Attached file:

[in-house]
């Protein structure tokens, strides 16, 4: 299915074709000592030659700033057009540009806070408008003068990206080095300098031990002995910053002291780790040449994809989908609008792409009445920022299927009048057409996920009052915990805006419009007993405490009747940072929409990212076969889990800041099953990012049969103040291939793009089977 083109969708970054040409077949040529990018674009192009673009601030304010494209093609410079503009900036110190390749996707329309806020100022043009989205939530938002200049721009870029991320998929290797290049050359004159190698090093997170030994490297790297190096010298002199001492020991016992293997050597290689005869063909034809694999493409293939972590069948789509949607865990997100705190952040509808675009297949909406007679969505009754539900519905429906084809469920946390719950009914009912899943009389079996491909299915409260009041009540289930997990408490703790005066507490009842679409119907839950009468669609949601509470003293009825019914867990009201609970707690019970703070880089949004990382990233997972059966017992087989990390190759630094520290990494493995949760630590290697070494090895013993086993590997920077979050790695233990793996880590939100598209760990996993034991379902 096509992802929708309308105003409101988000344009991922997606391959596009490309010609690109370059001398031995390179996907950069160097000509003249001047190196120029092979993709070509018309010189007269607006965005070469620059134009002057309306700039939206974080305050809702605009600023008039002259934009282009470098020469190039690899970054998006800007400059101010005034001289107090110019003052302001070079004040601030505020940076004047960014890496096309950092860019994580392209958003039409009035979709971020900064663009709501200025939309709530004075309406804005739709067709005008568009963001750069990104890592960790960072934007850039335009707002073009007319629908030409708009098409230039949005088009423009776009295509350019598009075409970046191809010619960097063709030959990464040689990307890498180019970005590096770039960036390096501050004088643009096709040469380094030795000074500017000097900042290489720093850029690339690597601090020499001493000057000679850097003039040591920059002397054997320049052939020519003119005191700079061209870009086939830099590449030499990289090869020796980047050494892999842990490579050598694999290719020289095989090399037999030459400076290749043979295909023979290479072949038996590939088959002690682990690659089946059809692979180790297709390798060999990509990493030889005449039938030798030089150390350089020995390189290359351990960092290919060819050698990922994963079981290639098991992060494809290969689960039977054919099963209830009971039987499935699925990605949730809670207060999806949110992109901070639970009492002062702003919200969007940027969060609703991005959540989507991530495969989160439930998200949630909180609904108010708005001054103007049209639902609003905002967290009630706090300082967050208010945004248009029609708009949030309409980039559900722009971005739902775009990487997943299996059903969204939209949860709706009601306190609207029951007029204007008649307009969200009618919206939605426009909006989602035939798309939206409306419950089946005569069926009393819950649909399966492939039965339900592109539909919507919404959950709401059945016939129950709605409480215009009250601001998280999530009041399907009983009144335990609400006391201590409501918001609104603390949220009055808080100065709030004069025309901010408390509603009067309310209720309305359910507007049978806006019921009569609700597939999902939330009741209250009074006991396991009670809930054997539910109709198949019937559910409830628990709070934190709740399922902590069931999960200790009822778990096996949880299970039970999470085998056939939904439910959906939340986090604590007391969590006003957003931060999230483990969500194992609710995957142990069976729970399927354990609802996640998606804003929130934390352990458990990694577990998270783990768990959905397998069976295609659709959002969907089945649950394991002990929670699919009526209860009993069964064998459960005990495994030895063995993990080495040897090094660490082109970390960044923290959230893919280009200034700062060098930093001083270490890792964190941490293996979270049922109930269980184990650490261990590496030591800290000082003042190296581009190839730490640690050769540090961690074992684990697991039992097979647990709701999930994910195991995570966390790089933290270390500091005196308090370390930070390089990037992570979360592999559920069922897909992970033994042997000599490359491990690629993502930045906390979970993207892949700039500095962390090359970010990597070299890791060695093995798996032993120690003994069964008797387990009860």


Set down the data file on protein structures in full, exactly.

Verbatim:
[in-house]
């Protein structure tokens, strides 16, 4: 299915074709000592030659700033057009540009806070408008003068990206080095300098031990002995910053002291780790040449994809989908609008792409009445920022299927009048057409996920009052915990805006419009007993405490009747940072929409990212076969889990800041099953990012049969103040291939793009089977 083109969708970054040409077949040529990018674009192009673009601030304010494209093609410079503009900036110190390749996707329309806020100022043009989205939530938002200049721009870029991320998929290797290049050359004159190698090093997170030994490297790297190096010298002199001492020991016992293997050597290689005869063909034809694999493409293939972590069948789509949607865990997100705190952040509808675009297949909406007679969505009754539900519905429906084809469920946390719950009914009912899943009389079996491909299915409260009041009540289930997990408490703790005066507490009842679409119907839950009468669609949601509470003293009825019914867990009201609970707690019970703070880089949004990382990233997972059966017992087989990390190759630094520290990494493995949760630590290697070494090895013993086993590997920077979050790695233990793996880590939100598209760990996993034991379902 096509992802929708309308105003409101988000344009991922997606391959596009490309010609690109370059001398031995390179996907950069160097000509003249001047190196120029092979993709070509018309010189007269607006965005070469620059134009002057309306700039939206974080305050809702605009600023008039002259934009282009470098020469190039690899970054998006800007400059101010005034001289107090110019003052302001070079004040601030505020940076004047960014890496096309950092860019994580392209958003039409009035979709971020900064663009709501200025939309709530004075309406804005739709067709005008568009963001750069990104890592960790960072934007850039335009707002073009007319629908030409708009098409230039949005088009423009776009295509350019598009075409970046191809010619960097063709030959990464040689990307890498180019970005590096770039960036390096501050004088643009096709040469380094030795000074500017000097900042290489720093850029690339690597601090020499001493000057000679850097003039040591920059002397054997320049052939020519003119005191700079061209870009086939830099590449030499990289090869020796980047050494892999842990490579050598694999290719020289095989090399037999030459400076290749043979295909023979290479072949038996590939088959002690682990690659089946059809692979180790297709390798060999990509990493030889005449039938030798030089150390350089020995390189290359351990960092290919060819050698990922994963079981290639098991992060494809290969689960039977054919099963209830009971039987499935699925990605949730809670207060999806949110992109901070639970009492002062702003919200969007940027969060609703991005959540989507991530495969989160439930998200949630909180609904108010708005001054103007049209639902609003905002967290009630706090300082967050208010945004248009029609708009949030309409980039559900722009971005739902775009990487997943299996059903969204939209949860709706009601306190609207029951007029204007008649307009969200009618919206939605426009909006989602035939798309939206409306419950089946005569069926009393819950649909399966492939039965339900592109539909919507919404959950709401059945016939129950709605409480215009009250601001998280999530009041399907009983009144335990609400006391201590409501918001609104603390949220009055808080100065709030004069025309901010408390509603009067309310209720309305359910507007049978806006019921009569609700597939999902939330009741209250009074006991396991009670809930054997539910109709198949019937559910409830628990709070934190709740399922902590069931999960200790009822778990096996949880299970039970999470085998056939939904439910959906939340986090604590007391969590006003957003931060999230483990969500194992609710995957142990069976729970399927354990609802996640998606804003929130934390352990458990990694577990998270783990768990959905397998069976295609659709959002969907089945649950394991002990929670699919009526209860009993069964064998459960005990495994030895063995993990080495040897090094660490082109970390960044923290959230893919280009200034700062060098930093001083270490890792964190941490293996979270049922109930269980184990650490261990590496030591800290000082003042190296581009190839730490640690050769540090961690074992684990697991039992097979647990709701999930994910195991995570966390790089933290270390500091005196308090370390930070390089990037992570979360592999559920069922897909992970033994042997000599490359491990690629993502930045906390979970993207892949700039500095962390090359970010990597070299890791060695093995798996032993120690003994069964008797387990009860």